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Editorial Structure and Social Media

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John Battelle on the LA Times Wikitorial fiasco: But when I read about this, I instantly recognized a core problem with the approach: it was top down community, rather than bottom up….

Michael Kinsley, who created the site for the Times, was attempting to force a considered, editorial structure onto a set of readers who had yet to identify themselves or their own interests in any kind of structured way. It was doomed to fail, because communities can’t be created by editorial structures – editorial structures must be created by communities.

…It’s one thing for the LA Times to kill the trolls – that feels like censorship. It’s another for the community itself to do it.

The traditional editorial structure that we call journalism was created by a community, of journalists. Part of the problem all along is that readers were not part of this community. As new communities are formed and old ones evolve with social media, not only do editorial structures need to emerge from the bottom up, but the social contracts that bind the top and bottom.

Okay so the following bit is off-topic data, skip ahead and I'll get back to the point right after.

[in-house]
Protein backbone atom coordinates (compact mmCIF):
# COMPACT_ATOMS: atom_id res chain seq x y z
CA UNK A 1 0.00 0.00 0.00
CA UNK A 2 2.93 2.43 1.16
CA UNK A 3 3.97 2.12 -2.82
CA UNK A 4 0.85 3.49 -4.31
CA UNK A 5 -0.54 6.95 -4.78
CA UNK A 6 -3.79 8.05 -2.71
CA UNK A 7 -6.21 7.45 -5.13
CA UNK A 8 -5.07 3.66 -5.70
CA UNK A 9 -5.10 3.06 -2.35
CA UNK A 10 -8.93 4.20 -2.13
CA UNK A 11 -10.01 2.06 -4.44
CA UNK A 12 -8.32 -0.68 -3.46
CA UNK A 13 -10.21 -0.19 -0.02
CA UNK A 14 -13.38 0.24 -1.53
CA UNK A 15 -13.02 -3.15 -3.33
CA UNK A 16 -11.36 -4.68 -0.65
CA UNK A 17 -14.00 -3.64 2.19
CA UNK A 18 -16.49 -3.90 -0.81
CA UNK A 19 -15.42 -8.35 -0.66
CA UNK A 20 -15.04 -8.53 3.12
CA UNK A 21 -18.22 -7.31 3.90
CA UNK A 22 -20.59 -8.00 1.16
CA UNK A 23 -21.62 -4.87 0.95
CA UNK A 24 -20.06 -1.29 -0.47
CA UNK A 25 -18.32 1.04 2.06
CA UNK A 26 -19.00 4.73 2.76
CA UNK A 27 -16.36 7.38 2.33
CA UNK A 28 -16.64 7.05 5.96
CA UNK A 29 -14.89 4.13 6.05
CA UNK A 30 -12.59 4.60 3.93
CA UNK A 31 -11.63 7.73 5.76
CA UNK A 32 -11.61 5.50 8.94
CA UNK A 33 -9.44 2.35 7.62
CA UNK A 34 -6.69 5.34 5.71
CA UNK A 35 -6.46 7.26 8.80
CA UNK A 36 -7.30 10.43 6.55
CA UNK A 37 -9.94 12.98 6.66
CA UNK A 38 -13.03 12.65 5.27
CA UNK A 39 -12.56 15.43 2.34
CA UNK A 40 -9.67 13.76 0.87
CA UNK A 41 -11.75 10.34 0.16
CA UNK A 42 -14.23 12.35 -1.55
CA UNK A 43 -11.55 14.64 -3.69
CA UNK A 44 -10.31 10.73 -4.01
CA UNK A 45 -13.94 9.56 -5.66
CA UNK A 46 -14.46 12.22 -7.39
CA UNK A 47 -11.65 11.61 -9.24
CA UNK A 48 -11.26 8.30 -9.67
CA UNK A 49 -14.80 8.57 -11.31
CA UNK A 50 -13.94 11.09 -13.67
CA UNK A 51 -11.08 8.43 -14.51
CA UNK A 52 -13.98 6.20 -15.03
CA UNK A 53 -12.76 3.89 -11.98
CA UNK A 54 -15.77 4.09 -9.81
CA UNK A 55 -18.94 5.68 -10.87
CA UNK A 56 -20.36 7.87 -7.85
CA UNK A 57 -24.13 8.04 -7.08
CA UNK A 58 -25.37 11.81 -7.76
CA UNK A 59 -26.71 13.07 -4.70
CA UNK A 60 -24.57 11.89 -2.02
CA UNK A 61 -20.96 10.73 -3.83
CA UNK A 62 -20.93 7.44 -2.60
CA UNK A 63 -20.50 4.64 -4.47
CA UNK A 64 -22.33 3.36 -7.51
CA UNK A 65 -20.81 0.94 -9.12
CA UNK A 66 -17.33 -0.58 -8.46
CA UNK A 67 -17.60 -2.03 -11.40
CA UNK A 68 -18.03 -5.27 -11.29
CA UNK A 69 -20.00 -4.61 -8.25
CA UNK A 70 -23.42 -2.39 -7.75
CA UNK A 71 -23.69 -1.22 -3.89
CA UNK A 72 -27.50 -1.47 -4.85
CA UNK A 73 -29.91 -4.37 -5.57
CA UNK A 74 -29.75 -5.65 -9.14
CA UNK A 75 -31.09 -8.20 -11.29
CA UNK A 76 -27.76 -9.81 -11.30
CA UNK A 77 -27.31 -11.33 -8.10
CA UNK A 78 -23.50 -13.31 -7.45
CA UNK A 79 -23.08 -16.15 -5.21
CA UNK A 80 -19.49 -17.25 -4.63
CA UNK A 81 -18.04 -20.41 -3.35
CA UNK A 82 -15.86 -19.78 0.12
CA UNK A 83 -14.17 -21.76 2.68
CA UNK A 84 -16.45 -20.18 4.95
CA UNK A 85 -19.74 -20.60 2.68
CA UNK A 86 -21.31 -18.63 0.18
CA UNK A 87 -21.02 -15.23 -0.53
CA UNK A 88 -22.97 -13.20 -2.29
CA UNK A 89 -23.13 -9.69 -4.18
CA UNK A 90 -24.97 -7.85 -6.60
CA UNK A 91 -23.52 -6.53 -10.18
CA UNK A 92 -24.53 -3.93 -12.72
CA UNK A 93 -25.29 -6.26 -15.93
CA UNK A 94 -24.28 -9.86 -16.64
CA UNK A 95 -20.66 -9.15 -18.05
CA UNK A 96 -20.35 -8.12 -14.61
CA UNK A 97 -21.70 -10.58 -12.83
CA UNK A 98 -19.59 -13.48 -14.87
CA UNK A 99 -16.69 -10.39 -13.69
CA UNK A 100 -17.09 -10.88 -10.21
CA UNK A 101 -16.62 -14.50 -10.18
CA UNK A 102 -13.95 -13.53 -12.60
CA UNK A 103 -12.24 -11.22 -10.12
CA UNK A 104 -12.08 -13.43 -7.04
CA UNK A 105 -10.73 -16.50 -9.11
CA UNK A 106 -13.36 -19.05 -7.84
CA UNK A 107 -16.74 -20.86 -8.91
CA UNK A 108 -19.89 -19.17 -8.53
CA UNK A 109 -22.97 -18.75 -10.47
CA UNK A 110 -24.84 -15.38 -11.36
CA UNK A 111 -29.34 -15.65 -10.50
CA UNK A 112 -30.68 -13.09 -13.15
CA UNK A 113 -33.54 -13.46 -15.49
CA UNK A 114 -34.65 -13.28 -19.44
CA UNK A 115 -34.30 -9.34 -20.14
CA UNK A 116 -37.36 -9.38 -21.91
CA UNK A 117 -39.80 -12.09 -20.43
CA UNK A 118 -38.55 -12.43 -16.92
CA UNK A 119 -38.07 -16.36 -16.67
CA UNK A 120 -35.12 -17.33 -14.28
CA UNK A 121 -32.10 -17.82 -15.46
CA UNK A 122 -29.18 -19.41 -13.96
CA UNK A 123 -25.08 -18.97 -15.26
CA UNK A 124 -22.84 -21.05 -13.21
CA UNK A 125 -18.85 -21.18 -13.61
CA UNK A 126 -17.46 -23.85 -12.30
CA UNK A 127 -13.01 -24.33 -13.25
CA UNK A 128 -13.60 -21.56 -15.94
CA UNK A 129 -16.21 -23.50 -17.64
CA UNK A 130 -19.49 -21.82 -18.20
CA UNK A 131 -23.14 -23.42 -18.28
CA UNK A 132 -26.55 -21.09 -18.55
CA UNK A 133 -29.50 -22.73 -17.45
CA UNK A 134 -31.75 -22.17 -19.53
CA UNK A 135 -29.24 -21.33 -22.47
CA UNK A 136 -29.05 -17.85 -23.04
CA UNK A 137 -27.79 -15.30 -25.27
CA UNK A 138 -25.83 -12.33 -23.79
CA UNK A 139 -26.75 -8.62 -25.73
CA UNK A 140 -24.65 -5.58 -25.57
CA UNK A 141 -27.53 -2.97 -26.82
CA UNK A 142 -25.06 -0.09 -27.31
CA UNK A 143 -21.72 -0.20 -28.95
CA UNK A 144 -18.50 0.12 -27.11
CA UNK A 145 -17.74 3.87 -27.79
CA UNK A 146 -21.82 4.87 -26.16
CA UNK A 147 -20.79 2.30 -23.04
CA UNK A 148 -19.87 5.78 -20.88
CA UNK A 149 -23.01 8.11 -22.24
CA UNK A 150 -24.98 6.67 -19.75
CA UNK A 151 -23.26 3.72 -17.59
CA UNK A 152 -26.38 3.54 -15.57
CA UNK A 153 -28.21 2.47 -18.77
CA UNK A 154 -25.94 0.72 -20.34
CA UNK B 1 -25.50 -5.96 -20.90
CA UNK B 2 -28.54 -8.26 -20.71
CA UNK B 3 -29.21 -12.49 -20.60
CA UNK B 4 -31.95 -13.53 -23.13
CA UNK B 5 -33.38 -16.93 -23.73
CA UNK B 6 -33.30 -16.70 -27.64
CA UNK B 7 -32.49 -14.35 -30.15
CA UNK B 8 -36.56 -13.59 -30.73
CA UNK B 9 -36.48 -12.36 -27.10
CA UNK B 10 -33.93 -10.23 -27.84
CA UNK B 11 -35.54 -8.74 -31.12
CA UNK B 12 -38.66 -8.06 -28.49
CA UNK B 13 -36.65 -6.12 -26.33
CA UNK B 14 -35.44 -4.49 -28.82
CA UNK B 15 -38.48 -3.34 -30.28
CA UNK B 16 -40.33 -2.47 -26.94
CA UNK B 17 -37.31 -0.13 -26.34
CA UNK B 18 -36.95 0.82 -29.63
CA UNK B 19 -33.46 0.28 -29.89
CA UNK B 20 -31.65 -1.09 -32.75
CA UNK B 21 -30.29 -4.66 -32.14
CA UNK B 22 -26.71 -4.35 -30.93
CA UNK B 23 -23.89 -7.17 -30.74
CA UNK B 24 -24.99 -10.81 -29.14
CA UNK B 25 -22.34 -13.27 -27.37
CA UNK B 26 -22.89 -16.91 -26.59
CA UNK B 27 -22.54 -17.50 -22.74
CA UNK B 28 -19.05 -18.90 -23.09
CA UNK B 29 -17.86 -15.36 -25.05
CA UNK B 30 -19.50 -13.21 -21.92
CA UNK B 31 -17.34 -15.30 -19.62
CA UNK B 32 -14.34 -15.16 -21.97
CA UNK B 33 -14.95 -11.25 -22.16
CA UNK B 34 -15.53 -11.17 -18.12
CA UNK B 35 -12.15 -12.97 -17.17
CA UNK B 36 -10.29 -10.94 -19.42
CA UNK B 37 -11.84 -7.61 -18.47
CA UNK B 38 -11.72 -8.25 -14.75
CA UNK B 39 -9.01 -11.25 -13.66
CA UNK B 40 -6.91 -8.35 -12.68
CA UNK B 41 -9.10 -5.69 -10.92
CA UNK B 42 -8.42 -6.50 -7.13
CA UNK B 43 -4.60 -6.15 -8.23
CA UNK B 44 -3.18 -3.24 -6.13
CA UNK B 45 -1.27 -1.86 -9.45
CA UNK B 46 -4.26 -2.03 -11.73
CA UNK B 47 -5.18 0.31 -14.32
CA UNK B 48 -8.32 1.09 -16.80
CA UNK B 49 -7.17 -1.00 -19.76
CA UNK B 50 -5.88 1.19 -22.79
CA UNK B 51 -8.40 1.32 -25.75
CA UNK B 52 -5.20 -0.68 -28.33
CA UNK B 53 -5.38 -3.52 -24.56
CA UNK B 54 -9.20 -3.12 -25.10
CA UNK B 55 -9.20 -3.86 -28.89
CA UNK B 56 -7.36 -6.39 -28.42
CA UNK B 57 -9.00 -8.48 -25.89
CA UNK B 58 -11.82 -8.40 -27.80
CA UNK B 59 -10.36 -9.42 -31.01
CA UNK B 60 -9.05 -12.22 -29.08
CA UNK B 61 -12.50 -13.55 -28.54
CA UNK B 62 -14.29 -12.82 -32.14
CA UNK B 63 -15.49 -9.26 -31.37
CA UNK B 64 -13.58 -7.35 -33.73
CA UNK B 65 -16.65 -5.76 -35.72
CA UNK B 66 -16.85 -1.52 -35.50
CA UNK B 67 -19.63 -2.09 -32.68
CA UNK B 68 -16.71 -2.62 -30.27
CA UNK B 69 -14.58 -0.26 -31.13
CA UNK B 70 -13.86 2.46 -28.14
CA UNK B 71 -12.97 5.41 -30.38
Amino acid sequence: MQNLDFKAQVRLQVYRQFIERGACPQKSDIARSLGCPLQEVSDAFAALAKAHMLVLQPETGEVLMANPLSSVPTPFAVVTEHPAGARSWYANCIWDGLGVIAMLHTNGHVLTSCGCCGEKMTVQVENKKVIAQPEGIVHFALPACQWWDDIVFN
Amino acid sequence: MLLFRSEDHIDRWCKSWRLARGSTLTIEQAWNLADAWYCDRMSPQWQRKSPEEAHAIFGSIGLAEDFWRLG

Another prime example of how the LA Times needs to evolve it’s editorial structure is that the open letter to the editors goes unrecognized and unpublished. But that’s okay, the community will find a home elsewhere.

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Ross Mayfield is CEO and co-founder of Socialtext, an emerging provider of Enterprise Social Software that dramatically increases group productivity and develops a group memory.

He also writes Ross Mayfield’s Weblog which focuses on markets, technology and musings.

Editorial Structure and Social Media
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